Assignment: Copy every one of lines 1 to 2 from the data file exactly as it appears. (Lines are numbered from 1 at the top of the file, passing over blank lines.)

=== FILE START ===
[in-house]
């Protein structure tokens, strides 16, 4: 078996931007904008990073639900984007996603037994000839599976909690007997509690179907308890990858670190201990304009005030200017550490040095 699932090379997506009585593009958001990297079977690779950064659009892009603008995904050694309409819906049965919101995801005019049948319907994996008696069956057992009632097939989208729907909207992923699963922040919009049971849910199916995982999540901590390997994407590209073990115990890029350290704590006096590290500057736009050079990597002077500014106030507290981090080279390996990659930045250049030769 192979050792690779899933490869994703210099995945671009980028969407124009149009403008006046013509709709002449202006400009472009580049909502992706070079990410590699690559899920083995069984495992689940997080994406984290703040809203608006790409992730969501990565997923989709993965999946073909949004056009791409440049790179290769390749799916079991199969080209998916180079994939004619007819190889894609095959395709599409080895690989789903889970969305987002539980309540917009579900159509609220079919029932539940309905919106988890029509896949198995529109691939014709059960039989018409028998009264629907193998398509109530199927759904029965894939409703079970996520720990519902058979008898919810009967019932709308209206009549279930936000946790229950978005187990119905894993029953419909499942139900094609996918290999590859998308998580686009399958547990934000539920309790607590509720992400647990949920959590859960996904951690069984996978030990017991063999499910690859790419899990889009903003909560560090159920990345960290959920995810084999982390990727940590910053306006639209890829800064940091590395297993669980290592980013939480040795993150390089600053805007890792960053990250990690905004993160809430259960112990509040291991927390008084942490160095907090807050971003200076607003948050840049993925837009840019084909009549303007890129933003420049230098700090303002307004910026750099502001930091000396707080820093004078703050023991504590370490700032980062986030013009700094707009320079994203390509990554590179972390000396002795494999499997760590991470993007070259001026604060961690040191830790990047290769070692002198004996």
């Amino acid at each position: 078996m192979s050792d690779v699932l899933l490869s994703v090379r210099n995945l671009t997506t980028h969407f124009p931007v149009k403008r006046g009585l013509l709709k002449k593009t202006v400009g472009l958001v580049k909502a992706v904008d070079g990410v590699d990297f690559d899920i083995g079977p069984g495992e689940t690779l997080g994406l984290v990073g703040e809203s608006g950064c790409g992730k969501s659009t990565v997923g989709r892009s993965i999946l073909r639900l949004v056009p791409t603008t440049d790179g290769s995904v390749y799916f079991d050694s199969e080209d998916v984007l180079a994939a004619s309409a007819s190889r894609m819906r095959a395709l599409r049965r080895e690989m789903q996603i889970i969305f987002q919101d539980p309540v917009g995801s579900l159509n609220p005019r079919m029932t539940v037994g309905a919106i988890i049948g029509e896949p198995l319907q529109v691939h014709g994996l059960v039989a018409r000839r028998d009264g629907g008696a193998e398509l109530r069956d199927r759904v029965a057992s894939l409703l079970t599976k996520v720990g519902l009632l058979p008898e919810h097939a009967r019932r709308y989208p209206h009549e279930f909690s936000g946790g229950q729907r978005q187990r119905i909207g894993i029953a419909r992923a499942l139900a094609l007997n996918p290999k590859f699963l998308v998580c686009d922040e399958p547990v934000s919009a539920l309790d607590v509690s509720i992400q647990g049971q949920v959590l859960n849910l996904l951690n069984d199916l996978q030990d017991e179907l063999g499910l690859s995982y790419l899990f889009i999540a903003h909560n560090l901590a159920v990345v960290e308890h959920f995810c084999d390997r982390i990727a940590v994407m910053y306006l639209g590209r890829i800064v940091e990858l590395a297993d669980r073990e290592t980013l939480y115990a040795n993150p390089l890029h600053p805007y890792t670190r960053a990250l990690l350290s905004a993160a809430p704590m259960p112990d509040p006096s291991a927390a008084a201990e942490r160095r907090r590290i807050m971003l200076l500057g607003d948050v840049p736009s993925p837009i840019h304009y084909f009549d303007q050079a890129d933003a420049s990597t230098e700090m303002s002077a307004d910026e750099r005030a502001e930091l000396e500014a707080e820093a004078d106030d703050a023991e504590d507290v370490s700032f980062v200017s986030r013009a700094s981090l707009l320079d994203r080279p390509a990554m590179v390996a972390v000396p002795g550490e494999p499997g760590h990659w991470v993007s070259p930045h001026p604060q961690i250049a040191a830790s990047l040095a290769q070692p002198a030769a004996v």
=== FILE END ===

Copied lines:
[in-house]
């Protein structure tokens, strides 16, 4: 078996931007904008990073639900984007996603037994000839599976909690007997509690179907308890990858670190201990304009005030200017550490040095 699932090379997506009585593009958001990297079977690779950064659009892009603008995904050694309409819906049965919101995801005019049948319907994996008696069956057992009632097939989208729907909207992923699963922040919009049971849910199916995982999540901590390997994407590209073990115990890029350290704590006096590290500057736009050079990597002077500014106030507290981090080279390996990659930045250049030769 192979050792690779899933490869994703210099995945671009980028969407124009149009403008006046013509709709002449202006400009472009580049909502992706070079990410590699690559899920083995069984495992689940997080994406984290703040809203608006790409992730969501990565997923989709993965999946073909949004056009791409440049790179290769390749799916079991199969080209998916180079994939004619007819190889894609095959395709599409080895690989789903889970969305987002539980309540917009579900159509609220079919029932539940309905919106988890029509896949198995529109691939014709059960039989018409028998009264629907193998398509109530199927759904029965894939409703079970996520720990519902058979008898919810009967019932709308209206009549279930936000946790229950978005187990119905894993029953419909499942139900094609996918290999590859998308998580686009399958547990934000539920309790607590509720992400647990949920959590859960996904951690069984996978030990017991063999499910690859790419899990889009903003909560560090159920990345960290959920995810084999982390990727940590910053306006639209890829800064940091590395297993669980290592980013939480040795993150390089600053805007890792960053990250990690905004993160809430259960112990509040291991927390008084942490160095907090807050971003200076607003948050840049993925837009840019084909009549303007890129933003420049230098700090303002307004910026750099502001930091000396707080820093004078703050023991504590370490700032980062986030013009700094707009320079994203390509990554590179972390000396002795494999499997760590991470993007070259001026604060961690040191830790990047290769070692002198004996």